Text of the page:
High school graduate Shamo Elghoche was the recipient of the inaugural Father Fred Mazzarella Memorial Scholarship presented on June 29.
It took place at James Cardinal McGuigan Catholic Secondary School graduation at Woodbridge Banquet & Event Centre in Woodbridge.
Mazzarella, who in 1990 began working as a part-time chaplain with Toronto Police Service, died on Good Friday 2020 at age 87.
In the winter of 1964, a small group of Toronto cops took their sons to mass at St. Michael’s Cathedral and then to breakfast at a local restaurant. Ever since, officers have attended mass and then gathered for breakfast at a downtown hotel. St. Michael is patron saint of police officers.
This began a tradition resulting in the Service’s Communion Breakfast Committee, who conceived the idea for the scholarship to memorialize Mazzarella.
“The Father Fred Mazzarella Memorial Scholarship was envisioned as a way to honour a long standing Toronto Police Service chaplain and member of the Toronto Police Service Communion Breakfast Committee,” said Acting Deputy Chief Myron Demkiw, who chairs the CBC.
“He was very active in local schools and communities and exemplified Franciscan Values in all he did during his many years of service. As such the scholarship sought candidates from a local high school that embodied these values,” Demkiw said.
Ryan De Sa, a partner in a local law firm, made the donation to start the scholarship.
Retired Superintendent Peter Lennox, who is on the CBC, noted that the applicants were compelling.
“They practically had us in tears,” he added. “But Shamo stood out. She is a wonderful person who is moving from this stage to the next stage.”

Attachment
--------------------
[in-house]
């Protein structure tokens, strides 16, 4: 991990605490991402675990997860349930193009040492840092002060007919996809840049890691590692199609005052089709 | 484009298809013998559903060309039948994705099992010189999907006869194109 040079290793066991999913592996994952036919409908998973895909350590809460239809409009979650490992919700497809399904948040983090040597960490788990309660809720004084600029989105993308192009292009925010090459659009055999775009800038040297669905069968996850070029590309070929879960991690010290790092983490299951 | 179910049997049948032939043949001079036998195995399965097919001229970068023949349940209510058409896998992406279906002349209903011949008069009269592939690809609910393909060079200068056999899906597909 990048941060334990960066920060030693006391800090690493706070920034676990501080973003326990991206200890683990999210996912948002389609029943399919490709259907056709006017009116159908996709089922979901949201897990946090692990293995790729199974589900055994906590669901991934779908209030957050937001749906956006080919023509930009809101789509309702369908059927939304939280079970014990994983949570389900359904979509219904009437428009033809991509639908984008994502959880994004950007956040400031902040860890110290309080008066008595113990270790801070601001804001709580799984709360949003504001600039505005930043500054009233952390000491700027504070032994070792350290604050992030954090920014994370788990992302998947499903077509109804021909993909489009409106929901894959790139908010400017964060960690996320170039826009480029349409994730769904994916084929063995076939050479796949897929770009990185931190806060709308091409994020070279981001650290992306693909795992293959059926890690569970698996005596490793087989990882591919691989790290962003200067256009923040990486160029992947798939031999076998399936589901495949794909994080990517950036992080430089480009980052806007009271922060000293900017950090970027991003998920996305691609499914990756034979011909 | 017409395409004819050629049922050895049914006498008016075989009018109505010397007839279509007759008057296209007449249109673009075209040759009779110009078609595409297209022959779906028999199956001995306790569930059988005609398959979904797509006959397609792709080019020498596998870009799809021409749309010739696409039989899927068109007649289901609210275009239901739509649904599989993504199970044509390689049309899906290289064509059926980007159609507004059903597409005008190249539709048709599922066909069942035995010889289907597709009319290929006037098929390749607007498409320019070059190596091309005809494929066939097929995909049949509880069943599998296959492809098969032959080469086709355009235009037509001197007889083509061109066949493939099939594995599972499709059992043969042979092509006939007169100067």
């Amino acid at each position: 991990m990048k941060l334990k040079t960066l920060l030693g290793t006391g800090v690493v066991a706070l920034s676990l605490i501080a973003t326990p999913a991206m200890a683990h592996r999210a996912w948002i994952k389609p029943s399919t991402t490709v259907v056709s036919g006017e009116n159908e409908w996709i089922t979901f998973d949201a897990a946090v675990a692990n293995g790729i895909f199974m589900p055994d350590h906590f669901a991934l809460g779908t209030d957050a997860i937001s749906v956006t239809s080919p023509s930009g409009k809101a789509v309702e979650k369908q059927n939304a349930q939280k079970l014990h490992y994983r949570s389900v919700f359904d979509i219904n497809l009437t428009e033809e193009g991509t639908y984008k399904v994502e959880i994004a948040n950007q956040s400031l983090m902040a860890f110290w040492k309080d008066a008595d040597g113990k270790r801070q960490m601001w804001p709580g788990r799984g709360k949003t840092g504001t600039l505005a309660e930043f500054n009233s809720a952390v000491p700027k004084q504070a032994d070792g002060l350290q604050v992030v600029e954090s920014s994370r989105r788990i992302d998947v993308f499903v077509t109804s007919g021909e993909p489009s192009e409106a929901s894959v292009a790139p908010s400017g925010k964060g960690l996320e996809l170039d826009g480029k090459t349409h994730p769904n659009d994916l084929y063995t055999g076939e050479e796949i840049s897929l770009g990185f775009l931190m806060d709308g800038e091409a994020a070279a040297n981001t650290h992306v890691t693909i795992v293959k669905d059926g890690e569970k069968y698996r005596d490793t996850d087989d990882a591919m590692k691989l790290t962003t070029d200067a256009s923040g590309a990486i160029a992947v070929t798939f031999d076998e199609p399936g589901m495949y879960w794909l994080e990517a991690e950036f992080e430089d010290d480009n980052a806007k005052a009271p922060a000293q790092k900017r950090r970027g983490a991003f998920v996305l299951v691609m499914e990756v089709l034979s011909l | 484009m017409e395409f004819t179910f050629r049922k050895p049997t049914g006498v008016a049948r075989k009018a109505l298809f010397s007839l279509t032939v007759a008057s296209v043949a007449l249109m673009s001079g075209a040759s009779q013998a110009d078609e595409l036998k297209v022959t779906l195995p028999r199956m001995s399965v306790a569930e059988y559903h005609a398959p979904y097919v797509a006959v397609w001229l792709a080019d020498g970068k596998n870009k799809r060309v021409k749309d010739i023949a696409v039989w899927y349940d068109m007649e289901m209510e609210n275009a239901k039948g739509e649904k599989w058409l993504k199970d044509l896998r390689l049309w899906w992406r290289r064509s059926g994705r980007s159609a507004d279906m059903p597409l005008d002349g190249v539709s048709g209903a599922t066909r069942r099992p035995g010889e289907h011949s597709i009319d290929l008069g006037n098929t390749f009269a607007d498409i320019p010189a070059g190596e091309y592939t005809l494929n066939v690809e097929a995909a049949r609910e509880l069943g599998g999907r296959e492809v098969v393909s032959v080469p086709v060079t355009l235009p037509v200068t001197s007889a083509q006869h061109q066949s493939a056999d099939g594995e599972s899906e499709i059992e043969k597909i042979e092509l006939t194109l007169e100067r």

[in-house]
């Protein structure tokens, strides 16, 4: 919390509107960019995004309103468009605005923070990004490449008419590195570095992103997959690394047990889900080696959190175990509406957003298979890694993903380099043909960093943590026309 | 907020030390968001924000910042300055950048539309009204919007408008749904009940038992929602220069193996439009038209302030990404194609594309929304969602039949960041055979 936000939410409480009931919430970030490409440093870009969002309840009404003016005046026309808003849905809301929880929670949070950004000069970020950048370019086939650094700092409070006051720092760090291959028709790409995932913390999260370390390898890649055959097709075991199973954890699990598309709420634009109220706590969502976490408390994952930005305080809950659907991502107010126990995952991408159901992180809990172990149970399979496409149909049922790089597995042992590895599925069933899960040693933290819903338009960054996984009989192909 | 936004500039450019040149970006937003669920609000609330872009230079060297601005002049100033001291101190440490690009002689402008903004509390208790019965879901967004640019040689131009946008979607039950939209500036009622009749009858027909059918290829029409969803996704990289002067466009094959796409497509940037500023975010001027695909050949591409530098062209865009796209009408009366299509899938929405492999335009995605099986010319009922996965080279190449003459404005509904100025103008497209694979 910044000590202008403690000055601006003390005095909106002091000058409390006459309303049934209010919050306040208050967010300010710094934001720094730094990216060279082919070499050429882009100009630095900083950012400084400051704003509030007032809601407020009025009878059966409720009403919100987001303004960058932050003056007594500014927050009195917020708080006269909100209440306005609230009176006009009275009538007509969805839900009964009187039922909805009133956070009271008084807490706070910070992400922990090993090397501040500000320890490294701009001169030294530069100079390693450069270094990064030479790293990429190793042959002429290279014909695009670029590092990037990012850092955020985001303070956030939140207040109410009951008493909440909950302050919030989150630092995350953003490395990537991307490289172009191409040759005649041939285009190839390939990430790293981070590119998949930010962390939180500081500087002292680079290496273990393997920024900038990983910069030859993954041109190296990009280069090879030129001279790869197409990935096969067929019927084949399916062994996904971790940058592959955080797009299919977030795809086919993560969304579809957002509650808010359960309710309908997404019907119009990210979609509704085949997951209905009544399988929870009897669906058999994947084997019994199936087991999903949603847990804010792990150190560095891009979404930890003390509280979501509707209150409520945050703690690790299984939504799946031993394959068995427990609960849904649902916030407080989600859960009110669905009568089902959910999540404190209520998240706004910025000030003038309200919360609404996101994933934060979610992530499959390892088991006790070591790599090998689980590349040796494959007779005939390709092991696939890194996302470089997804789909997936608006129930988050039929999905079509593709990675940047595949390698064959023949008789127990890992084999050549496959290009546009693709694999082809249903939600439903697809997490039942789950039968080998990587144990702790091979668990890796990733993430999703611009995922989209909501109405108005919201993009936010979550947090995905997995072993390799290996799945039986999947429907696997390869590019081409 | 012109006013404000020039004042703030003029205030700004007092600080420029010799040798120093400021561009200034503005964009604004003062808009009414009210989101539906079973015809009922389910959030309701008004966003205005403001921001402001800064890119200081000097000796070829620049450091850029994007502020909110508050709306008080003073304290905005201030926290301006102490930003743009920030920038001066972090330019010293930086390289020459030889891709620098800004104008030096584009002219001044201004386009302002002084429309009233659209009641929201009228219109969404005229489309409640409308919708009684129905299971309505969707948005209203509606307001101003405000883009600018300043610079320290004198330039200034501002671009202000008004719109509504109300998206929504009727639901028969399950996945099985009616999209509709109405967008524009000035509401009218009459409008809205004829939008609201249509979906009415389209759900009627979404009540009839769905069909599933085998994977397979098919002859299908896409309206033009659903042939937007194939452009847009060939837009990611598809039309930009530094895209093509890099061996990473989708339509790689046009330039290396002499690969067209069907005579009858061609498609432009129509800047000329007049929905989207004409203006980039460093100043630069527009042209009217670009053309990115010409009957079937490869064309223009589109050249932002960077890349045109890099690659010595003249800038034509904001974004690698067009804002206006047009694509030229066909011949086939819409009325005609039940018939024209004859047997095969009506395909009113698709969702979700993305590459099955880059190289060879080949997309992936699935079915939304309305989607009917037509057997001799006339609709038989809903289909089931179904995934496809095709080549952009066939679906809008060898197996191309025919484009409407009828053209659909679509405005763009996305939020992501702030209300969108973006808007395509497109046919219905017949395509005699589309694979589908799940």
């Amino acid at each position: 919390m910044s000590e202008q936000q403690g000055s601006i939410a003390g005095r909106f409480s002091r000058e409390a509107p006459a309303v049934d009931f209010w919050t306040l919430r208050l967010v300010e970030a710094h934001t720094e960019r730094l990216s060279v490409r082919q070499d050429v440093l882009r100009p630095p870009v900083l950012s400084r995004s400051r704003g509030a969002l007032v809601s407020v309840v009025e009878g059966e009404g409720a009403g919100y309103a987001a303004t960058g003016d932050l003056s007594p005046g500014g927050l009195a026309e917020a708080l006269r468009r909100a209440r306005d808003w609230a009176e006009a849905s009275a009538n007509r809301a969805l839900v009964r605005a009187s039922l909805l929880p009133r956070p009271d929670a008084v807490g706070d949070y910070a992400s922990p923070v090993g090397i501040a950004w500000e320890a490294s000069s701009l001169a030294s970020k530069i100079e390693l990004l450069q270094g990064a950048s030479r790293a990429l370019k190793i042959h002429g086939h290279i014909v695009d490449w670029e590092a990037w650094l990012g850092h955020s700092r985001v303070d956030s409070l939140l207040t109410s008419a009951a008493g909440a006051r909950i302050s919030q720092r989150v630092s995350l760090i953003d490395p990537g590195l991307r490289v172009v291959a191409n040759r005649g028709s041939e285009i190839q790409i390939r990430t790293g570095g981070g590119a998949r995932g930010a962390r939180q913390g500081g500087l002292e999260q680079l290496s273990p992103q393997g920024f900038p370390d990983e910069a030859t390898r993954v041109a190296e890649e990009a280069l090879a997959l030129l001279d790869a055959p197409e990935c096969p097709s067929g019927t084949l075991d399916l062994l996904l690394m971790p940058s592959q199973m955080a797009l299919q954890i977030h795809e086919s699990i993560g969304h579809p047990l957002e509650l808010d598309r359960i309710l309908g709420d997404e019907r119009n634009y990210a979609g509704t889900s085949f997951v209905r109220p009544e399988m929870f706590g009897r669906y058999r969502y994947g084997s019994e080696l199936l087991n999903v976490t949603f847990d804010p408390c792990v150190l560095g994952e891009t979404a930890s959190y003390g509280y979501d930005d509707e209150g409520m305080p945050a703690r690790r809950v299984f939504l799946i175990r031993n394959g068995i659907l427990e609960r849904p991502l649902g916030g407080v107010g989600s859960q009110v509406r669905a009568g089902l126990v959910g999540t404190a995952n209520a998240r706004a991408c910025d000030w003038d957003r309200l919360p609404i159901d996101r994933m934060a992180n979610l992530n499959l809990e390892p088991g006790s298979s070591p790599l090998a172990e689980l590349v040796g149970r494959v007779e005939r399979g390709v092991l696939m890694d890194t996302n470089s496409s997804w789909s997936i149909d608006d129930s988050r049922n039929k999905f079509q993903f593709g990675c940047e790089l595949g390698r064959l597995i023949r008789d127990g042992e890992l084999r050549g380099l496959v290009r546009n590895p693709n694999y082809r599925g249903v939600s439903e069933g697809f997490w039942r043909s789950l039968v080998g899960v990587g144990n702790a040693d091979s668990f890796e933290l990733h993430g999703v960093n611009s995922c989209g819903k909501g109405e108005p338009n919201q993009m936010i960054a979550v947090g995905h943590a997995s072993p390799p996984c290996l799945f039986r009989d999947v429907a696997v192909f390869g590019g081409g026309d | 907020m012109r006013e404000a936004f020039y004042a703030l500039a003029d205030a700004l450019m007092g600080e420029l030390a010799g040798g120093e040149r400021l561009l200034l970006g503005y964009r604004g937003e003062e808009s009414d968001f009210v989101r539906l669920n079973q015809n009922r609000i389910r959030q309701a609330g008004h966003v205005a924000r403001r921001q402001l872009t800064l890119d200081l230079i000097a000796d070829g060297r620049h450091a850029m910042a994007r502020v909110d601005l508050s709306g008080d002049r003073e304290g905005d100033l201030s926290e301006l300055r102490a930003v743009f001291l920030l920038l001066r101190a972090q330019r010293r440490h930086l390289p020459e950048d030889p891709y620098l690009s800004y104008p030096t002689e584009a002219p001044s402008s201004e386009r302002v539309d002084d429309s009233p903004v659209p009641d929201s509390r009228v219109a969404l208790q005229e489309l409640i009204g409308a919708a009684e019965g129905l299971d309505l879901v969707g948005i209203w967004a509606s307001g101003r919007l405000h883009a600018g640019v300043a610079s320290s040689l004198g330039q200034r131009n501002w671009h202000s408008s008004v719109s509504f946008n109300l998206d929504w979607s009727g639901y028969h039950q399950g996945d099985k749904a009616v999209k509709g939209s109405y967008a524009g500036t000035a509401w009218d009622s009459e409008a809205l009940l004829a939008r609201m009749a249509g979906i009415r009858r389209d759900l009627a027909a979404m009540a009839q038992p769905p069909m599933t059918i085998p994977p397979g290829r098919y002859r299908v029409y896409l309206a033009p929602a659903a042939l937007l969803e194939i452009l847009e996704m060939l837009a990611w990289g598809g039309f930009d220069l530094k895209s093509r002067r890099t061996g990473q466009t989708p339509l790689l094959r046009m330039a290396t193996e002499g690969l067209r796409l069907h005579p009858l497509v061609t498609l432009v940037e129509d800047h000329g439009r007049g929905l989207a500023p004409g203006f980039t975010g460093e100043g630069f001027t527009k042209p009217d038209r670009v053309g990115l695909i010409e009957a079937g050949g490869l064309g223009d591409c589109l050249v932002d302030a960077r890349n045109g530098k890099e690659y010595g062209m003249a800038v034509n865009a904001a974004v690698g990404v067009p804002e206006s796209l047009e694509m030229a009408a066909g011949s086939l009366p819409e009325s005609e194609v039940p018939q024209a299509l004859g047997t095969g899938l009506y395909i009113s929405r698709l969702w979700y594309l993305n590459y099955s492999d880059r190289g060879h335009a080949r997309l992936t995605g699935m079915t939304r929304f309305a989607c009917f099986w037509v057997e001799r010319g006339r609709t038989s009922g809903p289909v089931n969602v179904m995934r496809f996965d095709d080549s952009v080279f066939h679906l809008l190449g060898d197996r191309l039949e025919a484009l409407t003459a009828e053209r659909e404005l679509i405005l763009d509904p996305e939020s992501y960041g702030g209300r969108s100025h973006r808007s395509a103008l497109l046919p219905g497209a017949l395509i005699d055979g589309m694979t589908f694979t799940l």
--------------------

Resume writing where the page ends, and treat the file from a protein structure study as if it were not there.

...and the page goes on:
In the last four years, Elghoche accumulated 786 volunteer hours in her school and the wider community. She also mentored Grade Nine students.
“Without mentoring, there would be no Apple computers and many of our great artists and industry leaders wouldn’t be where they are today,” said Staff Superintendent Pauline Gray who joined Lennox, Inspector Don Theriault of 31 Division, Sergeant Ross Fernandes and scholarship sponsor Ryan De Sa in making the presentation.
“Not everything can be learned from the school, the internet and the library. Sometimes, the only way to advance is to learn directly from someone who knows and whose lived experiences assist someone in growing. You have been that person Shamo.”
Elghoche received $1,000.
De Sa, the founder and president of De Sa Associates which is a personal injury law firm based in 31 Division, is delighted to be a sponsor.
“We have a responsibility as entrepreneurs to give back,” he said. “Shamo has done extremely well in her four years in high school and it is an honour for us to help support her during the next phase of her academic career.”
Elghoche will pursue Life Science Studies at the University of Toronto.
“I am so excited to be a winner of this scholarship and to be graduating,” she said. “My mother worked hard to get me to this point and I am so happy to show her that that work was not in vain.”
She plans to study medicine and become a neurosurgeon.
“My mom had an aneurysm four years ago,” she added. “That is when I said I wanted to help others the same way that the doctors at Sunnybrook hospital did when my mom had emergency surgery.”